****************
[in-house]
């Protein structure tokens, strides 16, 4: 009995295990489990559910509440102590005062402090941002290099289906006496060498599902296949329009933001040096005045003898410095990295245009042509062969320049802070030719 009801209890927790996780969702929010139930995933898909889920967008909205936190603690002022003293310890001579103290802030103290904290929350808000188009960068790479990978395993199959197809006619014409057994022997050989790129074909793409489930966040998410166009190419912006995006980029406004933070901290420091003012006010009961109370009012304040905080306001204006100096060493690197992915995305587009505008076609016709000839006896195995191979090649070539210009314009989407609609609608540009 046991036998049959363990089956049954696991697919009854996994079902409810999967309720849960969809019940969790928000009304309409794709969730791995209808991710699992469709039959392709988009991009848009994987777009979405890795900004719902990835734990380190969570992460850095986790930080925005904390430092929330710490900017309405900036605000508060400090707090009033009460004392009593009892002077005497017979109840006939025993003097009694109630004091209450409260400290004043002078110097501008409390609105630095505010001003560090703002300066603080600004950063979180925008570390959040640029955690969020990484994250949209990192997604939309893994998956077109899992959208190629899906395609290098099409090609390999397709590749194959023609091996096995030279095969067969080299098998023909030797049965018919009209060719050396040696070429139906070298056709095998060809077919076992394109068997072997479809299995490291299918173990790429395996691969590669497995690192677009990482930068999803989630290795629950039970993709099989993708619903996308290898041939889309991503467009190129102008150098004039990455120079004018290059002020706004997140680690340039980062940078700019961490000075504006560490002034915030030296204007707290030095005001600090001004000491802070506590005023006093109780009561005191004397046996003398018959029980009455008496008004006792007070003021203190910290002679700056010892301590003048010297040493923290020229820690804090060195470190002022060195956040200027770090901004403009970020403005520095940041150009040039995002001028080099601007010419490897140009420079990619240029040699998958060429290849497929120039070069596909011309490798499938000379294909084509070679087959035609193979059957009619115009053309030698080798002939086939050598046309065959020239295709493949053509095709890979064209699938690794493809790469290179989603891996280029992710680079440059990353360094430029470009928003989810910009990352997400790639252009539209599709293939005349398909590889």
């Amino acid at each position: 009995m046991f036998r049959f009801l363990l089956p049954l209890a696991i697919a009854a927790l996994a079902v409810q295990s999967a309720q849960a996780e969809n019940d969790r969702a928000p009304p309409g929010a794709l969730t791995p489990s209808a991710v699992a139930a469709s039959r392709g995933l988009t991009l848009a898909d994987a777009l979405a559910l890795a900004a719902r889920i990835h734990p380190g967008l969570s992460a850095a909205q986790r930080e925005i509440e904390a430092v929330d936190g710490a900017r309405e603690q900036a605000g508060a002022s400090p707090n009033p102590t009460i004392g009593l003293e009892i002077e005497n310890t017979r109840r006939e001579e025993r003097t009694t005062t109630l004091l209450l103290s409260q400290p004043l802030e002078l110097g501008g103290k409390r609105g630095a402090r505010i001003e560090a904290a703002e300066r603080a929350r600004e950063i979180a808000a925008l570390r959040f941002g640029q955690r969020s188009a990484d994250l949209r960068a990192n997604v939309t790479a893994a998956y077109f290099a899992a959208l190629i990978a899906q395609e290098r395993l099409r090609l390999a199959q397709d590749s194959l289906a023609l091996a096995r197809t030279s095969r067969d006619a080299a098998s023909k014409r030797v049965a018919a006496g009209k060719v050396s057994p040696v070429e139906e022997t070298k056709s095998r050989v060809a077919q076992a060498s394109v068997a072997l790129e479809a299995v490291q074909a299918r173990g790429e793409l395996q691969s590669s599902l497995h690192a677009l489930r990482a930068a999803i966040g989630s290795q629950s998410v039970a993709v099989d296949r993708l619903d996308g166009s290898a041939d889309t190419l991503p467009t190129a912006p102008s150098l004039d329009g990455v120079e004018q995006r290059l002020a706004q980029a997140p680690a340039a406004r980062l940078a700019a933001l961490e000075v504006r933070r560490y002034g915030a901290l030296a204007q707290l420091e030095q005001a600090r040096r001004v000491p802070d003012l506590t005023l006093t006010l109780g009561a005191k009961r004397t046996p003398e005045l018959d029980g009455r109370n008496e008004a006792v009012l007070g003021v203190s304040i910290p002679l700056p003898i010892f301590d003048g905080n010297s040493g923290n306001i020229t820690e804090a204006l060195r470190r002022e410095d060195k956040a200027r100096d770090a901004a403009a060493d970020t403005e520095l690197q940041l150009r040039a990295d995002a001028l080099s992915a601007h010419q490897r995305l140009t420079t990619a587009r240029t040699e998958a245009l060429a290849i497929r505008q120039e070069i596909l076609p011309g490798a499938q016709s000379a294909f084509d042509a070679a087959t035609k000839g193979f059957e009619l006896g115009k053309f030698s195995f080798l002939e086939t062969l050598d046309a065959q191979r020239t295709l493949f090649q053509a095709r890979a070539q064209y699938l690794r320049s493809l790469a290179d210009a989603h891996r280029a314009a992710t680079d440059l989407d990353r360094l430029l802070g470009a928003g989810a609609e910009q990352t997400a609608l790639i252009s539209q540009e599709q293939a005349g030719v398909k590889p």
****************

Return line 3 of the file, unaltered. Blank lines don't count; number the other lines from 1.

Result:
């Amino acid at each position: 009995m046991f036998r049959f009801l363990l089956p049954l209890a696991i697919a009854a927790l996994a079902v409810q295990s999967a309720q849960a996780e969809n019940d969790r969702a928000p009304p309409g929010a794709l969730t791995p489990s209808a991710v699992a139930a469709s039959r392709g995933l988009t991009l848009a898909d994987a777009l979405a559910l890795a900004a719902r889920i990835h734990p380190g967008l969570s992460a850095a909205q986790r930080e925005i509440e904390a430092v929330d936190g710490a900017r309405e603690q900036a605000g508060a002022s400090p707090n009033p102590t009460i004392g009593l003293e009892i002077e005497n310890t017979r109840r006939e001579e025993r003097t009694t005062t109630l004091l209450l103290s409260q400290p004043l802030e002078l110097g501008g103290k409390r609105g630095a402090r505010i001003e560090a904290a703002e300066r603080a929350r600004e950063i979180a808000a925008l570390r959040f941002g640029q955690r969020s188009a990484d994250l949209r960068a990192n997604v939309t790479a893994a998956y077109f290099a899992a959208l190629i990978a899906q395609e290098r395993l099409r090609l390999a199959q397709d590749s194959l289906a023609l091996a096995r197809t030279s095969r067969d006619a080299a098998s023909k014409r030797v049965a018919a006496g009209k060719v050396s057994p040696v070429e139906e022997t070298k056709s095998r050989v060809a077919q076992a060498s394109v068997a072997l790129e479809a299995v490291q074909a299918r173990g790429e793409l395996q691969s590669s599902l497995h690192a677009l489930r990482a930068a999803i966040g989630s290795q629950s998410v039970a993709v099989d296949r993708l619903d996308g166009s290898a041939d889309t190419l991503p467009t190129a912006p102008s150098l004039d329009g990455v120079e004018q995006r290059l002020a706004q980029a997140p680690a340039a406004r980062l940078a700019a933001l961490e000075v504006r933070r560490y002034g915030a901290l030296a204007q707290l420091e030095q005001a600090r040096r001004v000491p802070d003012l506590t005023l006093t006010l109780g009561a005191k009961r004397t046996p003398e005045l018959d029980g009455r109370n008496e008004a006792v009012l007070g003021v203190s304040i910290p002679l700056p003898i010892f301590d003048g905080n010297s040493g923290n306001i020229t820690e804090a204006l060195r470190r002022e410095d060195k956040a200027r100096d770090a901004a403009a060493d970020t403005e520095l690197q940041l150009r040039a990295d995002a001028l080099s992915a601007h010419q490897r995305l140009t420079t990619a587009r240029t040699e998958a245009l060429a290849i497929r505008q120039e070069i596909l076609p011309g490798a499938q016709s000379a294909f084509d042509a070679a087959t035609k000839g193979f059957e009619l006896g115009k053309f030698s195995f080798l002939e086939t062969l050598d046309a065959q191979r020239t295709l493949f090649q053509a095709r890979a070539q064209y699938l690794r320049s493809l790469a290179d210009a989603h891996r280029a314009a992710t680079d440059l989407d990353r360094l430029l802070g470009a928003g989810a609609e910009q990352t997400a609608l790639i252009s539209q540009e599709q293939a005349g030719v398909k590889p």